Dried fruit is one of the easiest and most popular ways to eat fruit and is especially popular with hikers due to its convenience. It’s also a fantastic ingredient to have in your kitchen for including in your food products and recipes. However, due to the nature of dried fruit, it can be incredibly difficult to tell when it’s gone bad. Dried fruit does still have a shelf life, which depends on a variety of factors including best by date, the original drying method and how the dried fruit has been stored. In this article, we take a look at how you can get the most out of your dried fruit.
What’s Freeze Drying Fruit All About?
As you may know, “dried” fruit is actually freeze dried fruit. Which means that this crunchy snack was once indeed a soft, ripe fruit. But how on earth do you achieve this radical transformation and what are the benefits of freeze drying fruit?
Luke LaBorde, associate professor of food science at Penn State tells Epicurious.com what freeze drying fruit is all about:
“In the freeze-drying process (called sublimation, if you want to get geeky), the water in the fruit converts directly to vapor, shrinking and concentrating the fruit. It’s a longer, costlier preservation method, which is why you’ll pay more for freeze-dried. There’s typically one ingredient listed: the fruit itself. “Because there’s no heating step involved and no disruption of the tissue, you get far better quality,” LaBorde says.”
How Do I Store Dried Food to Extend Its Shelf Life?
The shelf life of virtually any food can be extended if you store it properly, with dried fruit being no exception. Of course, just as all ripe fruit is not created with an equal shelf life, that goes for its freeze dried counterparts as well. However, there are simple ways that you can extend the shelf life of any dried fruit, including freezing for long term storage.
Eatbydate.com explains how you can extend the shelf life of various dried fruits:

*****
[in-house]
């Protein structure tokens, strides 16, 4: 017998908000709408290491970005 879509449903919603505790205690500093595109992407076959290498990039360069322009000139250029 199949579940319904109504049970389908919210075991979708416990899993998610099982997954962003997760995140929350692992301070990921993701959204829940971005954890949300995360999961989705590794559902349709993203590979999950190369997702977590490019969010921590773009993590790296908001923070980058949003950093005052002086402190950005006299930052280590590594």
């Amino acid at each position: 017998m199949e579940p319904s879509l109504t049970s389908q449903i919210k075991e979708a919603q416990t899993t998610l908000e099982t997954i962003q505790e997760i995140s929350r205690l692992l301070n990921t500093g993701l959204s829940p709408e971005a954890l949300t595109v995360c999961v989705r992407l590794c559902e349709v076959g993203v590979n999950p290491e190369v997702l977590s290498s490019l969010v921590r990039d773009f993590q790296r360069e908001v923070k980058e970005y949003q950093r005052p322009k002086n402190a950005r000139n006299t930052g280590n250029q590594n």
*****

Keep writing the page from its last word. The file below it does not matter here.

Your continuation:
“You can help dried fruit stay fresh longer by storing it in your refrigerator or in your pantry in a tightly closed container to keep out moisture and other contaminants. Some fruits, like prunes which are moister than many of the others, enjoy the moisture of the fridge and taste better cold. For a long-term option, you can also store your dried fruit in a freezer. Freezing is supposed to be an indefinite form of storage, but after varying amounts of time most foods start to break down or develop freezer burn. Properly dried fruit seems to be an exception – it really does freeze well for extended amounts of time if properly sealed with an airtight sealer. Some benefits of proper food storage include eating healthier, cutting food costs and helping the environment by avoiding waste.”
What is the Recommended Time in Storage?
Although the very nature of dried fruit seems like it would last forever, all dried fruit does have a shelf life. Of course, this shelf life ranges quite a bit depending on if the dried fruit has been properly stored. If stored at the correct temperature, the shelf life of your dried fruit can be extended by as much as 8 months.
The National Centre For Home Food Preservation (NCHFP) tells us more on how you can extend the shelf life of your dried fruit:
“Recommended storage times for dried foods range from 4 months to 1 year. Because food quality is affected by heat, the storage temperature helps determine the length of storage; the higher the temperature, the shorter the storage time. Most dried fruits can be stored for 1 year at 60ºF, 6 months at 80ºF. Vegetables have about half the shelf-life of fruits. Dried foods kept in a good deep freezer can last almost indefinitely.”
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